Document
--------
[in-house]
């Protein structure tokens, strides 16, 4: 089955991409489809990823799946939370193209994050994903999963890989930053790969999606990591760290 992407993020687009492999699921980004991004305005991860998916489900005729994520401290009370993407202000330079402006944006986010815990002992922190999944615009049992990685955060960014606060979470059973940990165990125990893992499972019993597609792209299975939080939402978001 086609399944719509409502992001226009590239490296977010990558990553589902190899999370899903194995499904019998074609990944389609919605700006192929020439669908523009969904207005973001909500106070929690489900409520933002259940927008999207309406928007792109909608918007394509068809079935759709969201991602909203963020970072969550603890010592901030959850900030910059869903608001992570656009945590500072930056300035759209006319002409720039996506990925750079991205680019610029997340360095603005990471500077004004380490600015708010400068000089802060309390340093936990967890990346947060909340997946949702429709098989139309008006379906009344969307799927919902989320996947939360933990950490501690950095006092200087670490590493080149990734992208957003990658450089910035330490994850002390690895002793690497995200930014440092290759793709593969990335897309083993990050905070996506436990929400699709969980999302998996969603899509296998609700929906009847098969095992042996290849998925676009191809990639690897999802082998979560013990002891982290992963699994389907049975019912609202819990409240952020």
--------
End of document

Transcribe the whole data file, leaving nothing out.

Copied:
[in-house]
């Protein structure tokens, strides 16, 4: 089955991409489809990823799946939370193209994050994903999963890989930053790969999606990591760290 992407993020687009492999699921980004991004305005991860998916489900005729994520401290009370993407202000330079402006944006986010815990002992922190999944615009049992990685955060960014606060979470059973940990165990125990893992499972019993597609792209299975939080939402978001 086609399944719509409502992001226009590239490296977010990558990553589902190899999370899903194995499904019998074609990944389609919605700006192929020439669908523009969904207005973001909500106070929690489900409520933002259940927008999207309406928007792109909608918007394509068809079935759709969201991602909203963020970072969550603890010592901030959850900030910059869903608001992570656009945590500072930056300035759209006319002409720039996506990925750079991205680019610029997340360095603005990471500077004004380490600015708010400068000089802060309390340093936990967890990346947060909340997946949702429709098989139309008006379906009344969307799927919902989320996947939360933990950490501690950095006092200087670490590493080149990734992208957003990658450089910035330490994850002390690895002793690497995200930014440092290759793709593969990335897309083993990050905070996506436990929400699709969980999302998996969603899509296998609700929906009847098969095992042996290849998925676009191809990639690897999802082998979560013990002891982290992963699994389907049975019912609202819990409240952020």